Making a highly visible and disruptive contribution to the housing, urban design, and planning debate was the aim of a Māori Housing Think Tank hui, convened on 24 January to establish a kaupapa Māori research programme for the Kāinga Tahi, Kāinga Rua research area.
The hui, attended by over 30 participants, divided into three streams or whenu:
Whenu 1: Supporting Hauora Through Successful Māori Housing Initiatives Further understand, from the perspective of whānau, the nexus between poverty, housing, and well-being for diverse Māori communities and to examine solutions that can support transformational hauora outcomes.
Whenu 2: Economic Solutions to Support Māori Housing To develop a suite of economic and finance solutions for diverse whānau that can address issues of lifetime renting and home ownership, and explore the tensions between commercial return of assets, social housing for iwi, and enhanced hauora outcomes.
Whenu 3: Growing Papakāinga into the Future To examine a wide range of papakāinga developments to understand what is innovative and propose ways forward for the future of papakāinga housing that account for Kāinga Tahi, Kāinga Rua.
Hui participants were asked to workshop “what is our vision for culturally appropriate housing?” At a report-back session to the wider group, participants organised their group’s feedback according to the three key themes of hauora, economic solutions, and papakāinga. An additional theme of knowledge transfer was generated by the roundtable discussion.
The discussion was wide-ranging and a summary can be found in the Kāinga Tahi, Kāinga Rua publications section. Some of the key areas of discussion were the need to consider hauora and housing from the worldview of Māori. The need to validate mātauranga around turangawaewae (belonging), kāinga, building homes, and their function and purpose, including supporting inclusive and inter-generational living for tamariki, rangatahi, pakeke, kaumatua, and those with disabilities.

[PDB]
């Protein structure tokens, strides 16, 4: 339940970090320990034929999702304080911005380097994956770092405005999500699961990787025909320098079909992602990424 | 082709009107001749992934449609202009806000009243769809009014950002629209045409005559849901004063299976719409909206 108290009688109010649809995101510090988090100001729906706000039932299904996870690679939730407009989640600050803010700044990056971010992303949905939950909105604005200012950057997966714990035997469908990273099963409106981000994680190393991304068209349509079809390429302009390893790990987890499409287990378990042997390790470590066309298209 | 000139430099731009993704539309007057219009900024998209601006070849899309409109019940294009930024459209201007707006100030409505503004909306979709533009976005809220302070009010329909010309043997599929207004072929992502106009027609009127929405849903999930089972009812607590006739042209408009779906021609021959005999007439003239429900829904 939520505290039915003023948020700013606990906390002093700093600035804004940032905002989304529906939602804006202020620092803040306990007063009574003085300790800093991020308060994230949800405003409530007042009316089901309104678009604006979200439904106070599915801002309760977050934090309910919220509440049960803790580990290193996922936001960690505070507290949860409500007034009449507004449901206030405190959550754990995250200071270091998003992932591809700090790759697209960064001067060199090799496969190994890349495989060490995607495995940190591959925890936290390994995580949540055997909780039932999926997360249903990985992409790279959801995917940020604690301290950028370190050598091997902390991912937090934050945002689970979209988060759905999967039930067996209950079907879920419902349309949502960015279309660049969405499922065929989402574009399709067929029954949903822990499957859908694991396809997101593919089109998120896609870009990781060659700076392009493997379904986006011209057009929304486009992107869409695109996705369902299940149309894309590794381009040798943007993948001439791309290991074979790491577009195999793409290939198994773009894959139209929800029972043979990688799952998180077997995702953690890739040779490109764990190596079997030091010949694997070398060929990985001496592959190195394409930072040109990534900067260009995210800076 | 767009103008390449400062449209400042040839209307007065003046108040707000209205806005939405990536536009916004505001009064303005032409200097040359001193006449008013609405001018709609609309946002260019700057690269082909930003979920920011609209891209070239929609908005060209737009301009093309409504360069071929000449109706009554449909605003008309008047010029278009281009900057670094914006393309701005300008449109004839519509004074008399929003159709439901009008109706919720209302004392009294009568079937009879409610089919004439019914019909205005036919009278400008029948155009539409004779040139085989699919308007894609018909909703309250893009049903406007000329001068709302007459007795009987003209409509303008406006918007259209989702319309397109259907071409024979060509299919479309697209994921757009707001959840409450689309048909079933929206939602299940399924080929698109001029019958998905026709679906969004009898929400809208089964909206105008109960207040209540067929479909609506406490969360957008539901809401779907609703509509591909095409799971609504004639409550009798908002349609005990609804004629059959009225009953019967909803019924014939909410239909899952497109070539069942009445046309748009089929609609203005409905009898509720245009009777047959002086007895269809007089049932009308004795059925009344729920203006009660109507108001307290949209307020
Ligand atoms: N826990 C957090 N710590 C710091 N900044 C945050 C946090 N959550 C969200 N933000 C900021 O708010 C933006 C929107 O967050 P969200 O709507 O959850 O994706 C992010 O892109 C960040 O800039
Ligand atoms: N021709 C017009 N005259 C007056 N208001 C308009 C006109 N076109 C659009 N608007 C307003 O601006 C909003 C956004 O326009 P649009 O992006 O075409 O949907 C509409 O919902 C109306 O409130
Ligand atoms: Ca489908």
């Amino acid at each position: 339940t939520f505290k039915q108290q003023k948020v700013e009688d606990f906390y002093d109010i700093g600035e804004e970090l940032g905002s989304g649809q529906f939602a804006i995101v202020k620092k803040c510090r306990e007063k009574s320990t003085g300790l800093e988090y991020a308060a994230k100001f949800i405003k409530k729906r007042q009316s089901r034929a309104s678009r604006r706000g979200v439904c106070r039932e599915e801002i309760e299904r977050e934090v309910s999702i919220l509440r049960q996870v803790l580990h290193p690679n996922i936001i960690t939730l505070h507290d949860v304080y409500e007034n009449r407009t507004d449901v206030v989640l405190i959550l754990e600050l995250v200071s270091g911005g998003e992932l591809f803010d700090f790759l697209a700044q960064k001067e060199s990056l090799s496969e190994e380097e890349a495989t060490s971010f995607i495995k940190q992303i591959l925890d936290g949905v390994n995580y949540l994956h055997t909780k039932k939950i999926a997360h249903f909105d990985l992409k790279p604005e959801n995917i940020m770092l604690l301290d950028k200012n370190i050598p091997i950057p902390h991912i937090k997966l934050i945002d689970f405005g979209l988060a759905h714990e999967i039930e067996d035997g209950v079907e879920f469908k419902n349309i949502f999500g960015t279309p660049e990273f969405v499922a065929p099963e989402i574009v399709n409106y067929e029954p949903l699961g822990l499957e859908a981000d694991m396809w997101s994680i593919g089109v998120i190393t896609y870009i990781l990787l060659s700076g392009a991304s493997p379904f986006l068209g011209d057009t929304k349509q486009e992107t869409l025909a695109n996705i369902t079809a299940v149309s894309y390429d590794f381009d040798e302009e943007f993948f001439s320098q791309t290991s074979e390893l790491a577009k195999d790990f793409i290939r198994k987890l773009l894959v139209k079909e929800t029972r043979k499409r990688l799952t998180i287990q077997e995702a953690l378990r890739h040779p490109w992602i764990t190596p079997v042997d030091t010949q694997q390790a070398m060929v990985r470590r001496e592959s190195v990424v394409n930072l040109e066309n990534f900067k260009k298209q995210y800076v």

The hui summary paper outlines that “Housing for hauora requires inter-connected, inter-related thinking 150 years into the future with a future-generational focus, and which is inter-disciplinary: educational; cultural; economic; alongside the physical.”
The hui agreed that culturally appropriate housing is housing that enables Māori to live as Māori (in all their diversity). “Whānau Ora study gathering kōrero from 43,000 Māori suggested that what Māori want most is to be Māori – learn te reo, tikanga, mātauranga. Housing needs to be able to facilitate this learning and be a puna for us where we can recharge as Māori and speak our language, transfer our mātauranga to future generations, and keep to our tikanga, values, and philosophies.
For more about the hui please see Māori Housing Think Tank Hui – Hui Summary Paper (PDF).
For all queries, please contact Dr Jessica Hutchings, Building Better Homes, Towns and Cities